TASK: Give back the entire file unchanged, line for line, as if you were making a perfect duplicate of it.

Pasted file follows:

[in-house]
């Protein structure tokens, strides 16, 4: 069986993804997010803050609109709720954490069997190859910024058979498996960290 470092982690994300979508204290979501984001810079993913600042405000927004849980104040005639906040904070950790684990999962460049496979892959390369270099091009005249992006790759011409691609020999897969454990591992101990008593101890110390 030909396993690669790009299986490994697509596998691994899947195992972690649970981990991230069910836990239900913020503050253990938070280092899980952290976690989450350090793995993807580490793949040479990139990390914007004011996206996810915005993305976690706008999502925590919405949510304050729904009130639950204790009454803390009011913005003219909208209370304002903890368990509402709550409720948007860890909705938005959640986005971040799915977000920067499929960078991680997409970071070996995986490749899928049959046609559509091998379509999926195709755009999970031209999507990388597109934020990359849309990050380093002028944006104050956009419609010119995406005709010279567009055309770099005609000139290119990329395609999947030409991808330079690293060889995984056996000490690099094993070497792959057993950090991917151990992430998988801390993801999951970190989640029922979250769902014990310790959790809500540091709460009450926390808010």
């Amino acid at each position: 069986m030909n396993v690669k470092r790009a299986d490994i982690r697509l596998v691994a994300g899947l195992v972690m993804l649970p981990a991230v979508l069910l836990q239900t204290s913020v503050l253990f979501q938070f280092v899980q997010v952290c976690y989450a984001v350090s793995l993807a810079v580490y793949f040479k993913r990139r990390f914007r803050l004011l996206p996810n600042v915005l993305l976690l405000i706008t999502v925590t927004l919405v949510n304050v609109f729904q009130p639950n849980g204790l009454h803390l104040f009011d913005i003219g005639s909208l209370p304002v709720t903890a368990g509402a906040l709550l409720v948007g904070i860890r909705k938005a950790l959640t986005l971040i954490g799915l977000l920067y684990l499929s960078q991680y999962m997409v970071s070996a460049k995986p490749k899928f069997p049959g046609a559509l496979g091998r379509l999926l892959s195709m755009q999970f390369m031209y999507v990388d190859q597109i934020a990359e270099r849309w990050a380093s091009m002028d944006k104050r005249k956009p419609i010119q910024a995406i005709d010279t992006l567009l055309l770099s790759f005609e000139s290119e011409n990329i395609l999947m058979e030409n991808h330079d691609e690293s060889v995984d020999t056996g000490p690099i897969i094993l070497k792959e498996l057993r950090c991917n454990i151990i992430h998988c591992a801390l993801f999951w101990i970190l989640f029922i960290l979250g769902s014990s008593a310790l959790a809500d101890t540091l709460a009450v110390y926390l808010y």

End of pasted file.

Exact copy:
[in-house]
């Protein structure tokens, strides 16, 4: 069986993804997010803050609109709720954490069997190859910024058979498996960290 470092982690994300979508204290979501984001810079993913600042405000927004849980104040005639906040904070950790684990999962460049496979892959390369270099091009005249992006790759011409691609020999897969454990591992101990008593101890110390 030909396993690669790009299986490994697509596998691994899947195992972690649970981990991230069910836990239900913020503050253990938070280092899980952290976690989450350090793995993807580490793949040479990139990390914007004011996206996810915005993305976690706008999502925590919405949510304050729904009130639950204790009454803390009011913005003219909208209370304002903890368990509402709550409720948007860890909705938005959640986005971040799915977000920067499929960078991680997409970071070996995986490749899928049959046609559509091998379509999926195709755009999970031209999507990388597109934020990359849309990050380093002028944006104050956009419609010119995406005709010279567009055309770099005609000139290119990329395609999947030409991808330079690293060889995984056996000490690099094993070497792959057993950090991917151990992430998988801390993801999951970190989640029922979250769902014990310790959790809500540091709460009450926390808010």
């Amino acid at each position: 069986m030909n396993v690669k470092r790009a299986d490994i982690r697509l596998v691994a994300g899947l195992v972690m993804l649970p981990a991230v979508l069910l836990q239900t204290s913020v503050l253990f979501q938070f280092v899980q997010v952290c976690y989450a984001v350090s793995l993807a810079v580490y793949f040479k993913r990139r990390f914007r803050l004011l996206p996810n600042v915005l993305l976690l405000i706008t999502v925590t927004l919405v949510n304050v609109f729904q009130p639950n849980g204790l009454h803390l104040f009011d913005i003219g005639s909208l209370p304002v709720t903890a368990g509402a906040l709550l409720v948007g904070i860890r909705k938005a950790l959640t986005l971040i954490g799915l977000l920067y684990l499929s960078q991680y999962m997409v970071s070996a460049k995986p490749k899928f069997p049959g046609a559509l496979g091998r379509l999926l892959s195709m755009q999970f390369m031209y999507v990388d190859q597109i934020a990359e270099r849309w990050a380093s091009m002028d944006k104050r005249k956009p419609i010119q910024a995406i005709d010279t992006l567009l055309l770099s790759f005609e000139s290119e011409n990329i395609l999947m058979e030409n991808h330079d691609e690293s060889v995984d020999t056996g000490p690099i897969i094993l070497k792959e498996l057993r950090c991917n454990i151990i992430h998988c591992a801390l993801f999951w101990i970190l989640f029922i960290l979250g769902s014990s008593a310790l959790a809500d101890t540091l709460a009450v110390y926390l808010y």